A Chemical Approach to 3-D Lithographic Patterning of Si and GeNanocrystals

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Ion implantation into silica followed by thermal annealingis an established growth method for Si and Ge nanocrystals. Wedemonstrate that growth of Group IV semiconductor nanocrystals can besuppressed by co-implantation of oxygen prior to annealing. For Sinanocrystals, at low Si/O dose ratios, oxygen co-implantation leads to areduction of the average nanocrystal size and a blue-shift of thephotoluminescence emission energy. For both Si and Ge nanocrystals, atlarger Si/O or Ge/O dose ratios, the implanted specie is oxidized andnanocrystals do not form. This chemical deactivation was utilized toachieve patterned growth of Si and Ge nanocrystals. Si was implanted intoa thin SiO2 film on ... continued below

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Sharp, I.D.; Xu, Q.; Yi, D.O.; Liao, C.Y.; Ager III, J.W.; Beeman, J.W. et al. December 12, 2005.

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Ion implantation into silica followed by thermal annealingis an established growth method for Si and Ge nanocrystals. Wedemonstrate that growth of Group IV semiconductor nanocrystals can besuppressed by co-implantation of oxygen prior to annealing. For Sinanocrystals, at low Si/O dose ratios, oxygen co-implantation leads to areduction of the average nanocrystal size and a blue-shift of thephotoluminescence emission energy. For both Si and Ge nanocrystals, atlarger Si/O or Ge/O dose ratios, the implanted specie is oxidized andnanocrystals do not form. This chemical deactivation was utilized toachieve patterned growth of Si and Ge nanocrystals. Si was implanted intoa thin SiO2 film on a Si substrate followed by oxygen implantationthrough an electron beam lithographically defined stencil mask. Thermalannealing of the co-implanted structure yields two-dimensionallypatterned growth of Si nanocrystals under the masked regions. We applieda previously developed process to obtain exposed nanocrystals byselective HF etching of the silica matrix to these patterned structures.Atomic force microscopy (AFM) of etched structures revealed that exposednanocrystals are not laterally displaced from their original positionsduring the etching process. Therefore, this process provides a means ofachieving patterned structures of exposed nanocrystals. The possibilitiesfor scaling this chemical-based lithography process to smaller featuresand for extending it to 3-D patterning is discussed.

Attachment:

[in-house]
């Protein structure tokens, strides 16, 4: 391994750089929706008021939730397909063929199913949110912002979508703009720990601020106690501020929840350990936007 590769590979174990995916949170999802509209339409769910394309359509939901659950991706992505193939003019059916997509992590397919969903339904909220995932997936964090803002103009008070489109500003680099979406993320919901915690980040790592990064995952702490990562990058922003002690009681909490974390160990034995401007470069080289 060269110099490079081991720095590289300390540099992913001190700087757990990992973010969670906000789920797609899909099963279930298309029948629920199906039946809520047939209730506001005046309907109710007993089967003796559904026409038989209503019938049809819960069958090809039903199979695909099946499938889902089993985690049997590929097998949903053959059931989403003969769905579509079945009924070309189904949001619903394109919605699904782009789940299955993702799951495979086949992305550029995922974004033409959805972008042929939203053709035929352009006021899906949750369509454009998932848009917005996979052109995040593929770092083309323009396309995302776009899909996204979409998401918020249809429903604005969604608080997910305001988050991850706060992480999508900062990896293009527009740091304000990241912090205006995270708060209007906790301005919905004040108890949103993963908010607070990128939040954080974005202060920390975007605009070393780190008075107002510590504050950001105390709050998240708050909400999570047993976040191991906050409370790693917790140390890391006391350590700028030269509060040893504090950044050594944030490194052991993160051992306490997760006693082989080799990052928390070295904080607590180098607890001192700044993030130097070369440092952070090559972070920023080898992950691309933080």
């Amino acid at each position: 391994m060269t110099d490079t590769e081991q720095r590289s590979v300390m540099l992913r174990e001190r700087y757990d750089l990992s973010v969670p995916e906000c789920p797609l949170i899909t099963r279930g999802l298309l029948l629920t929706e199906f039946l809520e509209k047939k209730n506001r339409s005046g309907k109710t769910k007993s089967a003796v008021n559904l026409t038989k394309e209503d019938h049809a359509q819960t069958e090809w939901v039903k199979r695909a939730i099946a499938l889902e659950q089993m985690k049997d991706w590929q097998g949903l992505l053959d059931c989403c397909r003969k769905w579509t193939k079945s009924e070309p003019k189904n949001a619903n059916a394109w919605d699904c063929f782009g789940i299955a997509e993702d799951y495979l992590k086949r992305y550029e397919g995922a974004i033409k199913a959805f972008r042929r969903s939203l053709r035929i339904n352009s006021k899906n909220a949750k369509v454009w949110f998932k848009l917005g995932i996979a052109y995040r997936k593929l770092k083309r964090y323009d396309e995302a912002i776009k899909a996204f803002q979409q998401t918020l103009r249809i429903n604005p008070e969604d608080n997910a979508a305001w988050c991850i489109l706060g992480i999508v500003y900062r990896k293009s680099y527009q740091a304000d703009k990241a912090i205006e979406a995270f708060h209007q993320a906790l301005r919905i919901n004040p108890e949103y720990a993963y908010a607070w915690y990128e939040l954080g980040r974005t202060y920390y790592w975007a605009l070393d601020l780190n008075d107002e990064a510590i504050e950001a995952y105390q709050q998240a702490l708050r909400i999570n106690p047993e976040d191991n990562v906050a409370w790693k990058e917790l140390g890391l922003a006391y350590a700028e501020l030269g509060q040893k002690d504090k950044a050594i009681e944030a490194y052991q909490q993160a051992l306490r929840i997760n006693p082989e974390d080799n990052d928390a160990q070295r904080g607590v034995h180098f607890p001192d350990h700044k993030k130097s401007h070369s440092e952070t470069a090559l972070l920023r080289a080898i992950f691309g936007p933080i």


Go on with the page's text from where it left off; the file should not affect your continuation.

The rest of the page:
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  • Materials Research Society 2005 Fall Meeting,Boston, MA, November 28-December 2, 2005

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  • Report No.: LBNL--59198
  • Grant Number: DE-AC02-05CH11231
  • Office of Scientific & Technical Information Report Number: 922997
  • Archival Resource Key: ark:/67531/metadc897523

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  • December 12, 2005

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  • Sept. 27, 2016, 1:39 a.m.

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  • Oct. 31, 2016, 3:49 p.m.

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Sharp, I.D.; Xu, Q.; Yi, D.O.; Liao, C.Y.; Ager III, J.W.; Beeman, J.W. et al. A Chemical Approach to 3-D Lithographic Patterning of Si and GeNanocrystals, article, December 12, 2005; (digital.library.unt.edu/ark:/67531/metadc897523/: accessed November 19, 2017), University of North Texas Libraries, Digital Library, digital.library.unt.edu; crediting UNT Libraries Government Documents Department.